Our view is you still want a diversified portfolio. The value of a plan is smoothing the ride over time. We want to make sure we're solving for the right thing over the long run, which is whatever our time horizon is and how we smooth that ride. But I think as everyone's chased where the yield has been, just be mindful of the fact we're taking on corresponding risk, and then marry that together with the very sobering discussion I think we had earlier, other than Ed who I think was a bit of comedian, I think it's a more sobering backdrop today than what we had. 2019, 2020, we could see some concerns on the horizon, so let's think about the risks that we're taking as we search for that yield.

Bob Dannhauser: Yeah, I think that's right. You need to be much more risk focused rather than just reducing it to a simple what's my split going to be between equities and bonds. Maybe it's easier to break the problem down into chunks. So the current approach that's finding a lot of favor in financial planning is to take things on a goals based approach. You have one set of objectives that are basically to try to keep you off cat food in retirement. You want to have your basic living needs attended for. You want to be pretty certain about achieving that objective, so perhaps a funding strategy around that and the investment strategy around that is going to be fairly risk averse, depending on how much capital you can start with.

Then there's the more fun goals and objectives that would be really nice to have, but aren't absolutely necessary where perhaps you can then take more risk. From that goals based framework I think some of the asset allocation becomes a little bit clearer, and you need not restrict yourself to thinking just in terms of equities and fixed income. I think you can take a little bit more expansive view of the opportunities that are available to you.

Robert Norton: I would just like to add that I think the diversification in portfolio is a good concept, but you want to diversify your sources of income. There's no reason why you can't have some guaranteed income and then some income that's a little higher but not as guaranteed, and then reach for some other sources that have a higher income. You're, again, not relying on any one thing. You have some base, some foundation that's going to keep the lights on, so to speak, but overtime having those diversified sources of income, you're not going to take an inordinate amount of risk to try to reach for that yield, but you're diversifying that income stream.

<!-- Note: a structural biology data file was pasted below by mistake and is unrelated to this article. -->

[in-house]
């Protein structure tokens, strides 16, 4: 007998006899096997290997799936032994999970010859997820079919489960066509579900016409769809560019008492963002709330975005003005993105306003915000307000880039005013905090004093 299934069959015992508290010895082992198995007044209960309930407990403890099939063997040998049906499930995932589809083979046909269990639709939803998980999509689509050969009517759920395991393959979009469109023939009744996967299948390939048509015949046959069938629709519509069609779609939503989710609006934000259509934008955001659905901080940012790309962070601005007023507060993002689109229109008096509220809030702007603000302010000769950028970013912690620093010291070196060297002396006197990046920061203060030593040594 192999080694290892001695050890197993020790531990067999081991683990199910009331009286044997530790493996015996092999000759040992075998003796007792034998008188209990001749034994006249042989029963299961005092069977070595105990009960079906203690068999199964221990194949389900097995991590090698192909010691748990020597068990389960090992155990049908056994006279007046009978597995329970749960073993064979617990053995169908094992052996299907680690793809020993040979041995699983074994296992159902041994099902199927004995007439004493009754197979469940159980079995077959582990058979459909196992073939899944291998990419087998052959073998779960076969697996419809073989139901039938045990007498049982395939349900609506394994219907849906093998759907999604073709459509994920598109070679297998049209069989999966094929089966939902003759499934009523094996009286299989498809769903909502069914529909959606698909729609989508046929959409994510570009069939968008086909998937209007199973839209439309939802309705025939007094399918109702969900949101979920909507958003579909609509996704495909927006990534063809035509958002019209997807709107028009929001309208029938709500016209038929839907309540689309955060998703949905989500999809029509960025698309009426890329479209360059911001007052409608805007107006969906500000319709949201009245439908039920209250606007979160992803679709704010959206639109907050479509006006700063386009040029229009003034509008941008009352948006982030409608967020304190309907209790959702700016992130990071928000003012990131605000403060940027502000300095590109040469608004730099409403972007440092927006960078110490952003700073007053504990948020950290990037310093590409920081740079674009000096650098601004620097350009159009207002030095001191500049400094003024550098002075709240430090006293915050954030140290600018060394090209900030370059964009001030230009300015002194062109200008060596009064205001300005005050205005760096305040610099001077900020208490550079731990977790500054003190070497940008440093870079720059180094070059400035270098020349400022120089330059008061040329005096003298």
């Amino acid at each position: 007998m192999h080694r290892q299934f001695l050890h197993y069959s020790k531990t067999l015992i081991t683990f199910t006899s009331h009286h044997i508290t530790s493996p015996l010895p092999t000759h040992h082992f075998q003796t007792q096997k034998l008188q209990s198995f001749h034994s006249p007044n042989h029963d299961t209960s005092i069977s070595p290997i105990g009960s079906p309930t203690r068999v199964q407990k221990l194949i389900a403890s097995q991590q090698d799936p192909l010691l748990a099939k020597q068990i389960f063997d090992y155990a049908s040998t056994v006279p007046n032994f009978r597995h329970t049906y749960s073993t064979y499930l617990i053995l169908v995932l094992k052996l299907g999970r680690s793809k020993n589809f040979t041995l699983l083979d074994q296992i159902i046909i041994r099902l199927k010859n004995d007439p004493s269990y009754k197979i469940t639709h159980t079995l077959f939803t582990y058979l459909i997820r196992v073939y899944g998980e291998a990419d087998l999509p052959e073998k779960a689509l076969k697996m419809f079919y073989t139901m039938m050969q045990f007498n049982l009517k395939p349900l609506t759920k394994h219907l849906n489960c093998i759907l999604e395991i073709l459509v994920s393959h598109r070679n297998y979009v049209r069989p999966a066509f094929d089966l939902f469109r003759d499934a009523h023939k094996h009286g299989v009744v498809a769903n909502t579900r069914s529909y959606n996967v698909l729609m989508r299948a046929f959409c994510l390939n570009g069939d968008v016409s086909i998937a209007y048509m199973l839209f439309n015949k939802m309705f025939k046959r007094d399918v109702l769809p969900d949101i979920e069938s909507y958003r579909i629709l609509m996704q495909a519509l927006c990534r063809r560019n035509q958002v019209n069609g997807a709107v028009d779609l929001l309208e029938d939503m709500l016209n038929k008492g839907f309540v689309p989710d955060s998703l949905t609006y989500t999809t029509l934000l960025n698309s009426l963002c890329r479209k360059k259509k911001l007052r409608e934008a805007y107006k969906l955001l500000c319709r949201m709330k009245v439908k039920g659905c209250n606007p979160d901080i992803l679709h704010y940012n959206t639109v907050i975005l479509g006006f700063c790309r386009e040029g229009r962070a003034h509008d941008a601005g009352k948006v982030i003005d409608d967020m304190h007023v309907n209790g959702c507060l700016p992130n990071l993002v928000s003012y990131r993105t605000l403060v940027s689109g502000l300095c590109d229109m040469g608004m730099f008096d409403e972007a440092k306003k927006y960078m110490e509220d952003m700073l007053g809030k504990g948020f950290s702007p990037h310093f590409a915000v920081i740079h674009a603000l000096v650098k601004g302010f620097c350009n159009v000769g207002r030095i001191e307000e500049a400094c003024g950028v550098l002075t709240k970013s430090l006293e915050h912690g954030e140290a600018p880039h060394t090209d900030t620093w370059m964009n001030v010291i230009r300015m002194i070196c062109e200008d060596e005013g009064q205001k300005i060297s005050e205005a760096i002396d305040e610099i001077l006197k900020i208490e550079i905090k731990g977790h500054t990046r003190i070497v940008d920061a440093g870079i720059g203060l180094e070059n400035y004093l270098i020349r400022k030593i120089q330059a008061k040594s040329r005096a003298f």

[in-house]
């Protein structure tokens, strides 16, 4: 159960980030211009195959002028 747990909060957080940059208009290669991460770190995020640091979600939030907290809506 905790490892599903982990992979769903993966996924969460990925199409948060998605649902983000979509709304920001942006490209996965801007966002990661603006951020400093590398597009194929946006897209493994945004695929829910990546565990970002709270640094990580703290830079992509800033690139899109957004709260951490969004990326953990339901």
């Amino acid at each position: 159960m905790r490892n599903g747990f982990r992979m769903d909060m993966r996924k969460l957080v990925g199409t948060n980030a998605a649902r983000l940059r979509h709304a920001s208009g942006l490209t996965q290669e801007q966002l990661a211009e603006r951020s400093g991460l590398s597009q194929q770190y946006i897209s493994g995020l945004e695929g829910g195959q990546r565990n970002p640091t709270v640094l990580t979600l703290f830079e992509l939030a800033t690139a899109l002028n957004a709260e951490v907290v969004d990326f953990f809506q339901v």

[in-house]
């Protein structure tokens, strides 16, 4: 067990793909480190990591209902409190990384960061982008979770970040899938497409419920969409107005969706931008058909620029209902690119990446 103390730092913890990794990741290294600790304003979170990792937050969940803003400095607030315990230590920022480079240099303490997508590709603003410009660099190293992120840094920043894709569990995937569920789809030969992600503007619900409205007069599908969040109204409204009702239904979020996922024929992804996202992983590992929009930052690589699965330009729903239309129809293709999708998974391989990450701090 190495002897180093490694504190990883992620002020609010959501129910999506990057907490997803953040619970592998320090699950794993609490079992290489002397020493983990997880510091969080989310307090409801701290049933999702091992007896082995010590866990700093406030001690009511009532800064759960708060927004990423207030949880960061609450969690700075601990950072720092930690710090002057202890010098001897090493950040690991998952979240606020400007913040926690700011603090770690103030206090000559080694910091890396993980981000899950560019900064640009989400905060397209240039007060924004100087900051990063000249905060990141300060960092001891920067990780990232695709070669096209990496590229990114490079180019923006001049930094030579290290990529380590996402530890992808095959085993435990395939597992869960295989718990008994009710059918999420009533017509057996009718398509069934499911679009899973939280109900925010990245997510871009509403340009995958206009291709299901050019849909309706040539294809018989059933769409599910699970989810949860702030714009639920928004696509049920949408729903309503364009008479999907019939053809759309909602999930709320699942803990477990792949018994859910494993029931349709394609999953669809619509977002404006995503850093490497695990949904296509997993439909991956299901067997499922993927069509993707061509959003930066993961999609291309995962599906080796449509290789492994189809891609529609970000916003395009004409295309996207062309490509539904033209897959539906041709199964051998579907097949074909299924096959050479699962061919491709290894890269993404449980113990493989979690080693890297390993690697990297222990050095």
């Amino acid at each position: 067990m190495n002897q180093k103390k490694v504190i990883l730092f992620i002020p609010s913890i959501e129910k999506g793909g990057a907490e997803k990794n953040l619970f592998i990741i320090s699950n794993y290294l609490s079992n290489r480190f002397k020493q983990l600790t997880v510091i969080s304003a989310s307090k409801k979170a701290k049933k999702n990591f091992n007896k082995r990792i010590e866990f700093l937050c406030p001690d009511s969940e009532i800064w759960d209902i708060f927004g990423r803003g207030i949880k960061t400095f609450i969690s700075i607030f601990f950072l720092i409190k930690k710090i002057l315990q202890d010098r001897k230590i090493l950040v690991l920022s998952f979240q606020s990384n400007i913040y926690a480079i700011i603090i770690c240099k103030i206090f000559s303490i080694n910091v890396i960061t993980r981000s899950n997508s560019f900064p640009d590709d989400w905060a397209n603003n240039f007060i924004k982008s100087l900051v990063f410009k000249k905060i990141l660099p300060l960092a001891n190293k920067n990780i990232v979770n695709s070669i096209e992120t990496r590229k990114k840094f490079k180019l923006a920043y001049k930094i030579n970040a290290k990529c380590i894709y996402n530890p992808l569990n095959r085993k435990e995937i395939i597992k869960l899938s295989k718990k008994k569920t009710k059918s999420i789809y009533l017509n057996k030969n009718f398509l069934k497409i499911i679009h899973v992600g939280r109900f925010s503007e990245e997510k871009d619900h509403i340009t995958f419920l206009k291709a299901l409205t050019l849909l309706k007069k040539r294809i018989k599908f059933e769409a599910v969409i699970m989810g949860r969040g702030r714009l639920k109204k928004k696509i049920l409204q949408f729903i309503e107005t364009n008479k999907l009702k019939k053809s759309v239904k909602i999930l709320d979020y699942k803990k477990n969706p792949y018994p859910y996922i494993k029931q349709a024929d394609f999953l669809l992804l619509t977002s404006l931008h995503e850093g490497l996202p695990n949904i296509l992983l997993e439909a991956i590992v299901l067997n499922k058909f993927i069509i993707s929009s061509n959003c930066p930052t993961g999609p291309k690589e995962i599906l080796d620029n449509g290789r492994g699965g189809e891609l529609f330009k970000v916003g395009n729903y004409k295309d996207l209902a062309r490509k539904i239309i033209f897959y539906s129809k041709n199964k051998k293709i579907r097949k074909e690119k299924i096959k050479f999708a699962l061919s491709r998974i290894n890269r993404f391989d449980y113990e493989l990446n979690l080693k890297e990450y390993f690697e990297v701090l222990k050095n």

Bob Dannhauser: I think towards that end, annuities have a bad rap or have had a bad rap. They're really complex, they can be really expensive, but I think it's time for a fresh look at those kinds of products, because the nature of the products themselves have changed, but it's also an opportunity to take some of that risk off your plate and transfer it to an insurance company, so to lend some more dependability and assuredness to a stream of income. Maybe not for 100% of what you need to develop to fund your retirement, but perhaps for part of it. And particularly if you approach it with the objective of hedging some of the longevity risk, if you're lucky enough to live a really long time in high quality years, you can buy an annuity for fairly cheap that doesn't kick in until fairly late in your life, 85 or 90, to take you those last 10 or 15 years to the end at a fairly reasonable price these days.